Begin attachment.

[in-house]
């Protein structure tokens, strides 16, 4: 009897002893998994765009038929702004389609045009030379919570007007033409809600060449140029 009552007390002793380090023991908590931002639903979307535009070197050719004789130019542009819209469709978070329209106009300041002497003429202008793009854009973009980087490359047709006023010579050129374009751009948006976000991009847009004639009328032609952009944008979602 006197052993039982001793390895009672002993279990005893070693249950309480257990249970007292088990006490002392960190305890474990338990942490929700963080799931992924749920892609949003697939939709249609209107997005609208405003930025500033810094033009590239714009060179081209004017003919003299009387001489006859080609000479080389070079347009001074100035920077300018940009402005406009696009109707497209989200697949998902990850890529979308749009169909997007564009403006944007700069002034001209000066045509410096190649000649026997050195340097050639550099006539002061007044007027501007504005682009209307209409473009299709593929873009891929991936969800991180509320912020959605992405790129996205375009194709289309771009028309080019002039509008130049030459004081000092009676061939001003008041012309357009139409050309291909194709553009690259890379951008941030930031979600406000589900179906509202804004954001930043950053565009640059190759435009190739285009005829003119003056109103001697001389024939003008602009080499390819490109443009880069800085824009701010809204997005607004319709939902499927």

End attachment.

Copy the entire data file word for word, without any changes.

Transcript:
[in-house]
């Protein structure tokens, strides 16, 4: 009897002893998994765009038929702004389609045009030379919570007007033409809600060449140029 009552007390002793380090023991908590931002639903979307535009070197050719004789130019542009819209469709978070329209106009300041002497003429202008793009854009973009980087490359047709006023010579050129374009751009948006976000991009847009004639009328032609952009944008979602 006197052993039982001793390895009672002993279990005893070693249950309480257990249970007292088990006490002392960190305890474990338990942490929700963080799931992924749920892609949003697939939709249609209107997005609208405003930025500033810094033009590239714009060179081209004017003919003299009387001489006859080609000479080389070079347009001074100035920077300018940009402005406009696009109707497209989200697949998902990850890529979308749009169909997007564009403006944007700069002034001209000066045509410096190649000649026997050195340097050639550099006539002061007044007027501007504005682009209307209409473009299709593929873009891929991936969800991180509320912020959605992405790129996205375009194709289309771009028309080019002039509008130049030459004081000092009676061939001003008041012309357009139409050309291909194709553009690259890379951008941030930031979600406000589900179906509202804004954001930043950053565009640059190759435009190739285009005829003119003056109103001697001389024939003008602009080499390819490109443009880069800085824009701010809204997005607004319709939902499927």